Calcium carbonate?


Oct 9, 2019
Hampshire UK
Thanks for that,

Afaik Frank Sawyer, the famous head keeper of the Army's stretch of the 'upper' Hampshire Avon above Salisbury in Wiltshire and the inventor of the Pheasant Tail Nymph, was the first person to do it. This was in the mid to late 1950's as I remember reading somewhere.

It was tremendously successful but the effect doesn't last and it is expensive to keep doing it every couple of years so they gave it up.

Note that the Avon, even above Salisbury, isn't a chalkstream. It just looks like one. But only over a relatively small part of its length, the part where it flows over Salisbury plain.

Because the banks/surroundings are full of plants and trees that like chalky soils. And the same goes for the river weeds. They don't get their nutrients from the water. That, which is pretty sparse in nutrients anyway, due to its non-chalk origin, flows past too quickly to deposit much in the way of nutrients. The waterweeds get it from the soil their roots are in, which is chalk, gravel, flint, and 'earth'. So fertilize the soil with even more chalk directly tipped in and their roots grow better.
THAT is where Sawyer was so clever. His critics entirely miss the underlying processes that he noted. He was a far deeper thinker than most others in the field.

It rises from 'greensand' not chalk aquifers. And for most of its length (both above and below the chalk Salisbury plain) it does not flow over chalk. Its few tributaries, notably excepting the 'nine mile river', are chalkstreams but those don't join the main river until Salisbury. The trout fishing is above that.

The upper Avon wasn't fished much, not for trout or anything else. It was Sawyers work, and slightly later, Kite's 'publicisation' in his books and TV series that made it well known and fished. Plus the later efforts of the excellent Salisbury club. But it still rises and falls a lot with the weather and is often coloured.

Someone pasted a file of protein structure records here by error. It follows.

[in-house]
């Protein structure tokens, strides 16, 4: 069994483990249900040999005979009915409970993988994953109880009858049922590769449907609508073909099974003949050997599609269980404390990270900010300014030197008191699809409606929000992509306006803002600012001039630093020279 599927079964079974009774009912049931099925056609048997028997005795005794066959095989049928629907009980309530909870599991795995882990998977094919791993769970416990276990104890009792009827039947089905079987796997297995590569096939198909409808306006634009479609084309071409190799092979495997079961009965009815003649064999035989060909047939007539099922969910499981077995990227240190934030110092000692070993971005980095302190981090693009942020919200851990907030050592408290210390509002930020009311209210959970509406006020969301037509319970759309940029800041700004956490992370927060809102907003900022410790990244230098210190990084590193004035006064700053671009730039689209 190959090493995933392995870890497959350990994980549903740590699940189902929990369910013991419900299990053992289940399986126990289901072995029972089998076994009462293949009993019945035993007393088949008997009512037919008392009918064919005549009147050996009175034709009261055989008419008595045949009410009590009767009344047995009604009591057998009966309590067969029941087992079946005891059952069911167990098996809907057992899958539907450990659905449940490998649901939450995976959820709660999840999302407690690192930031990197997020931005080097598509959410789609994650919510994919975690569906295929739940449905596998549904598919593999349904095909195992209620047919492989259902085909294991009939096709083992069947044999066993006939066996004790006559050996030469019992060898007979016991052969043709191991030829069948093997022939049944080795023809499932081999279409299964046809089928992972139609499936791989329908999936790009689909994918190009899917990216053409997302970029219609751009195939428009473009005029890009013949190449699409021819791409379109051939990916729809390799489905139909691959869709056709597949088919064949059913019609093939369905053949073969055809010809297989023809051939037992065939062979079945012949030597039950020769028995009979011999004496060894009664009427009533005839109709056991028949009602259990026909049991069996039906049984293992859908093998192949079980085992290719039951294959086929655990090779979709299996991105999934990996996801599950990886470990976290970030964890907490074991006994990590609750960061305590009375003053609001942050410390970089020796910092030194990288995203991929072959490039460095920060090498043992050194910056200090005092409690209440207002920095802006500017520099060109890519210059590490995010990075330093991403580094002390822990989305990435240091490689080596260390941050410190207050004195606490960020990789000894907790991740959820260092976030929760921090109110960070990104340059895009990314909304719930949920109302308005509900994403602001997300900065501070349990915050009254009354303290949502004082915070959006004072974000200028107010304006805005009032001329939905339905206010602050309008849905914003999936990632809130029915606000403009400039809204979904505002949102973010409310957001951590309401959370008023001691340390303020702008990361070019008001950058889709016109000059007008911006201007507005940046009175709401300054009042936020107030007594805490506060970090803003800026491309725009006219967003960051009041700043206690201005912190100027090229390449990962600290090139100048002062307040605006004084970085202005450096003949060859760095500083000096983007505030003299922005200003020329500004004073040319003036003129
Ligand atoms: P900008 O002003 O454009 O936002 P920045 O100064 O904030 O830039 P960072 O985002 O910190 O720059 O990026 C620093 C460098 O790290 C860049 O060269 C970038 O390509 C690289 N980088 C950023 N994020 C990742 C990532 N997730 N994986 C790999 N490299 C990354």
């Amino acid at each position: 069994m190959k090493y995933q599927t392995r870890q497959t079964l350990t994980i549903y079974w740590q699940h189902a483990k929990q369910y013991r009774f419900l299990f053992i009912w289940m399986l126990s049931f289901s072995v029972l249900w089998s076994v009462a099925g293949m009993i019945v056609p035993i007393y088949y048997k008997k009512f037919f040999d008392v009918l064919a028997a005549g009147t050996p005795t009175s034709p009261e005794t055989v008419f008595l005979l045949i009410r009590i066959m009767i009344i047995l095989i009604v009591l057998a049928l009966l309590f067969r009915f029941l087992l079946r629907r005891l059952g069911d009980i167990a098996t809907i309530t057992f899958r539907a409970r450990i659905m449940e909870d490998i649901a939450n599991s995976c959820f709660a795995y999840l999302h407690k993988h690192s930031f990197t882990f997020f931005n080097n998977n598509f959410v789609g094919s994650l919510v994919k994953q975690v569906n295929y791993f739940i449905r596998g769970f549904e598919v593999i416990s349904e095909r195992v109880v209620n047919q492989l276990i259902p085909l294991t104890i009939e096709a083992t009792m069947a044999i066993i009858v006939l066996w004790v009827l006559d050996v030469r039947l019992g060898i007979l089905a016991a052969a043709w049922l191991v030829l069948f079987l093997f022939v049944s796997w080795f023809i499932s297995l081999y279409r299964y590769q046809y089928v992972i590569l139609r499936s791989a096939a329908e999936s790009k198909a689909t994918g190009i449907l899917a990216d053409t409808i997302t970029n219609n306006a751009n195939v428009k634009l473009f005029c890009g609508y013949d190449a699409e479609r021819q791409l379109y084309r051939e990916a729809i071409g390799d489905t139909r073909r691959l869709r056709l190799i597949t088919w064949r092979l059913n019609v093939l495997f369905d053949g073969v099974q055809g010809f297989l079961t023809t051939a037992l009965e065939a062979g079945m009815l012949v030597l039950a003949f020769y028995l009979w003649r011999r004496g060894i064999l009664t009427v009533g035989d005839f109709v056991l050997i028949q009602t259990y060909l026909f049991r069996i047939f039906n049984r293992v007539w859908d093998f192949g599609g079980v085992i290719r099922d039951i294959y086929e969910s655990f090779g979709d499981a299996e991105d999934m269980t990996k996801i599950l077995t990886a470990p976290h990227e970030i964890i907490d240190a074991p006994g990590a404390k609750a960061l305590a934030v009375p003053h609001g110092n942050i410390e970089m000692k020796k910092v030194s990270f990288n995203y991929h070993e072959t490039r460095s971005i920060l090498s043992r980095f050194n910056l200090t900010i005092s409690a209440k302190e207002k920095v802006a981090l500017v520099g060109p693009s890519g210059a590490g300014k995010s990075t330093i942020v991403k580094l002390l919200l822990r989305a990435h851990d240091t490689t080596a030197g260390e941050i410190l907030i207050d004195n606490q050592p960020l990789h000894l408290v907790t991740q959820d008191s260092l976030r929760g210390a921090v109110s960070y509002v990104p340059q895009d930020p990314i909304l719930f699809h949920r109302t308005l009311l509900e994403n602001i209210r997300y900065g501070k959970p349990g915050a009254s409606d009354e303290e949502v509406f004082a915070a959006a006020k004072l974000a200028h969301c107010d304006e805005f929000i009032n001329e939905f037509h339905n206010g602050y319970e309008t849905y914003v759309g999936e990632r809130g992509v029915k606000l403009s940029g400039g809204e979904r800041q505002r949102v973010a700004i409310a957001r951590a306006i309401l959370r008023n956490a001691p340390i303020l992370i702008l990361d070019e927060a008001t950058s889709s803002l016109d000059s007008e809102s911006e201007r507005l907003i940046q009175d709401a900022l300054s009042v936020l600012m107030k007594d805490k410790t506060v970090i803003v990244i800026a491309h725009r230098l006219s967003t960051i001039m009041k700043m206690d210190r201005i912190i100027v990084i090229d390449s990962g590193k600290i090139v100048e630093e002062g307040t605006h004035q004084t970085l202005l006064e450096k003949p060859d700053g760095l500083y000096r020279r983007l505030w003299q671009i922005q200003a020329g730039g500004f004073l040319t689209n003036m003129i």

It was apparently in a terrible condition when the Army purchased their long section. Hardly any weed and few fish with almost zero natural regeneration.

Sawyer wrote a book called 'Keeper of the Stream' and you MAY find it in there. I don't have a copy so I can't check.
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Well-known member
Jul 11, 2010
Scottish Borders
when the liming was done in Galloway ( Loch Doon I believe) it was done at the rate of 1 ton /acre to reduce the Acidity,our club in the highlands was advised by a fishery scientist to sprinkle small amounts of growmore in the small streams over a long period and monitor the results, we still have the growmore,

I believe you are referring to this project Easker - loch Fleet.

A decade of studies at Loch Fleet, Galloway (Scotland): a catchment liming project and restoration of a brown trout fishery | Howells | Freshwater Forum

I installed fish counters on two burns, as part of the project. When I worked for the Hydro Board in Pitlochry on a student placement... Great fun.


Well-known member
May 22, 2017
Maryland, USA
Bear in mind that if you have an acidic river/stillwater then turning it into an alkaline one overnight is going to do a whole lot more harm.

That depends. A lime slurry is fed into some streams here in the US to mitigate the effects of acid mine drainage.

It's hard to harm a stream that is biologically dead without treatment.